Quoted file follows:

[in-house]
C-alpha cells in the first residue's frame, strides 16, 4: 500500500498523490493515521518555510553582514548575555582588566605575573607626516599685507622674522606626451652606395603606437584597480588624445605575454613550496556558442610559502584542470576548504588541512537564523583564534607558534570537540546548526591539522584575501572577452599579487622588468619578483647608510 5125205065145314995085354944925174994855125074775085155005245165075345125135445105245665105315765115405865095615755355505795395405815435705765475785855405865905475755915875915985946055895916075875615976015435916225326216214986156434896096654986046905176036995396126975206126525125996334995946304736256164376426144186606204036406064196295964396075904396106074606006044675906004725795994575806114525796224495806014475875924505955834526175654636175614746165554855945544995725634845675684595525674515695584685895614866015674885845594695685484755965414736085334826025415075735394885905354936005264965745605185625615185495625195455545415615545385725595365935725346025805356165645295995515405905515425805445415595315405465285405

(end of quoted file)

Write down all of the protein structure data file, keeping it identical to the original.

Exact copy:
[in-house]
C-alpha cells in the first residue's frame, strides 16, 4: 500500500498523490493515521518555510553582514548575555582588566605575573607626516599685507622674522606626451652606395603606437584597480588624445605575454613550496556558442610559502584542470576548504588541512537564523583564534607558534570537540546548526591539522584575501572577452599579487622588468619578483647608510 5125205065145314995085354944925174994855125074775085155005245165075345125135445105245665105315765115405865095615755355505795395405815435705765475785855405865905475755915875915985946055895916075875615976015435916225326216214986156434896096654986046905176036995396126975206126525125996334995946304736256164376426144186606204036406064196295964396075904396106074606006044675906004725795994575806114525796224495806014475875924505955834526175654636175614746165554855945544995725634845675684595525674515695584685895614866015674885845594695685484755965414736085334826025415075735394885905354936005264965745605185625615185495625195455545415615545385725595365935725346025805356165645295995515405905515425805445415595315405465285405